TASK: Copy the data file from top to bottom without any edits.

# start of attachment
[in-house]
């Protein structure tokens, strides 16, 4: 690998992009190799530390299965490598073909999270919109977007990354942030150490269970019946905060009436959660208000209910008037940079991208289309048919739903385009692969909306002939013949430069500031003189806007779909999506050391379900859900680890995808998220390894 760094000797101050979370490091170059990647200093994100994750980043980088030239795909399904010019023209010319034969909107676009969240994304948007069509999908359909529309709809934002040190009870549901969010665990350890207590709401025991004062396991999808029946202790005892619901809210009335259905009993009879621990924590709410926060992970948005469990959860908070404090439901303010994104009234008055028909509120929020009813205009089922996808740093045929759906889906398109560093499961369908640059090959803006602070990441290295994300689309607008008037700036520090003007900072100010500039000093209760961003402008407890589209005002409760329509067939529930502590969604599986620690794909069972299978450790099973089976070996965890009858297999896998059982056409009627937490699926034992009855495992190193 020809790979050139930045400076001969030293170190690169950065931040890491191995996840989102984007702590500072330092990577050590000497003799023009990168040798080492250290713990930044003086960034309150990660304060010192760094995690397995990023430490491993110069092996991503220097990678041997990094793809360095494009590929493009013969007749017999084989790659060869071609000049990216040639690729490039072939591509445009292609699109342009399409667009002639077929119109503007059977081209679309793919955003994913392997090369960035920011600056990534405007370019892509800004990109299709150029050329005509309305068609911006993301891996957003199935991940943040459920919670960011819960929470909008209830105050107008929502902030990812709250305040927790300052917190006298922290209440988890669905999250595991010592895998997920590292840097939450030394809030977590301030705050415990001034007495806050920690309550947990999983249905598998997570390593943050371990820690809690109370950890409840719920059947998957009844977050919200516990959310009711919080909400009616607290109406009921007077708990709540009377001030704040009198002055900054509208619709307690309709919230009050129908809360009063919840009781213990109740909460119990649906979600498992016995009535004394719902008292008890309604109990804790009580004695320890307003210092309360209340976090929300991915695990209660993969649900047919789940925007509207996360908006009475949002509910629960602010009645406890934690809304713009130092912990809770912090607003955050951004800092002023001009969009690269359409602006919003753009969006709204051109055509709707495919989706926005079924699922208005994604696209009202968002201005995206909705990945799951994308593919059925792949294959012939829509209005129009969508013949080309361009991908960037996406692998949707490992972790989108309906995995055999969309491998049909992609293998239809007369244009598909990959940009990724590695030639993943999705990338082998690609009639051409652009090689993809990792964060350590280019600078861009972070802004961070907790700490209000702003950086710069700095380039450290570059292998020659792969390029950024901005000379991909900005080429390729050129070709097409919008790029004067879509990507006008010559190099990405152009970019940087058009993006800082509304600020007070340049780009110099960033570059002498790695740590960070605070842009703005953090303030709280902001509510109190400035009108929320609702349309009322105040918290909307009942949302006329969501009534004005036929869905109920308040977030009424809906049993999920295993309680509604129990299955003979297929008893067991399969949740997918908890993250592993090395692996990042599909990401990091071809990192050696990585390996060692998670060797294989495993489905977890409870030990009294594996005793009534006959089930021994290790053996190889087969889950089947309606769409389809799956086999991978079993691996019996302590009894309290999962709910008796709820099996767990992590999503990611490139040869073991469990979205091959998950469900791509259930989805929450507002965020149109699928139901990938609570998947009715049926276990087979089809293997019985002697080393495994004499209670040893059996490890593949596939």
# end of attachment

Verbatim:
[in-house]
């Protein structure tokens, strides 16, 4: 690998992009190799530390299965490598073909999270919109977007990354942030150490269970019946905060009436959660208000209910008037940079991208289309048919739903385009692969909306002939013949430069500031003189806007779909999506050391379900859900680890995808998220390894 760094000797101050979370490091170059990647200093994100994750980043980088030239795909399904010019023209010319034969909107676009969240994304948007069509999908359909529309709809934002040190009870549901969010665990350890207590709401025991004062396991999808029946202790005892619901809210009335259905009993009879621990924590709410926060992970948005469990959860908070404090439901303010994104009234008055028909509120929020009813205009089922996808740093045929759906889906398109560093499961369908640059090959803006602070990441290295994300689309607008008037700036520090003007900072100010500039000093209760961003402008407890589209005002409760329509067939529930502590969604599986620690794909069972299978450790099973089976070996965890009858297999896998059982056409009627937490699926034992009855495992190193 020809790979050139930045400076001969030293170190690169950065931040890491191995996840989102984007702590500072330092990577050590000497003799023009990168040798080492250290713990930044003086960034309150990660304060010192760094995690397995990023430490491993110069092996991503220097990678041997990094793809360095494009590929493009013969007749017999084989790659060869071609000049990216040639690729490039072939591509445009292609699109342009399409667009002639077929119109503007059977081209679309793919955003994913392997090369960035920011600056990534405007370019892509800004990109299709150029050329005509309305068609911006993301891996957003199935991940943040459920919670960011819960929470909008209830105050107008929502902030990812709250305040927790300052917190006298922290209440988890669905999250595991010592895998997920590292840097939450030394809030977590301030705050415990001034007495806050920690309550947990999983249905598998997570390593943050371990820690809690109370950890409840719920059947998957009844977050919200516990959310009711919080909400009616607290109406009921007077708990709540009377001030704040009198002055900054509208619709307690309709919230009050129908809360009063919840009781213990109740909460119990649906979600498992016995009535004394719902008292008890309604109990804790009580004695320890307003210092309360209340976090929300991915695990209660993969649900047919789940925007509207996360908006009475949002509910629960602010009645406890934690809304713009130092912990809770912090607003955050951004800092002023001009969009690269359409602006919003753009969006709204051109055509709707495919989706926005079924699922208005994604696209009202968002201005995206909705990945799951994308593919059925792949294959012939829509209005129009969508013949080309361009991908960037996406692998949707490992972790989108309906995995055999969309491998049909992609293998239809007369244009598909990959940009990724590695030639993943999705990338082998690609009639051409652009090689993809990792964060350590280019600078861009972070802004961070907790700490209000702003950086710069700095380039450290570059292998020659792969390029950024901005000379991909900005080429390729050129070709097409919008790029004067879509990507006008010559190099990405152009970019940087058009993006800082509304600020007070340049780009110099960033570059002498790695740590960070605070842009703005953090303030709280902001509510109190400035009108929320609702349309009322105040918290909307009942949302006329969501009534004005036929869905109920308040977030009424809906049993999920295993309680509604129990299955003979297929008893067991399969949740997918908890993250592993090395692996990042599909990401990091071809990192050696990585390996060692998670060797294989495993489905977890409870030990009294594996005793009534006959089930021994290790053996190889087969889950089947309606769409389809799956086999991978079993691996019996302590009894309290999962709910008796709820099996767990992590999503990611490139040869073991469990979205091959998950469900791509259930989805929450507002965020149109699928139901990938609570998947009715049926276990087979089809293997019985002697080393495994004499209670040893059996490890593949596939």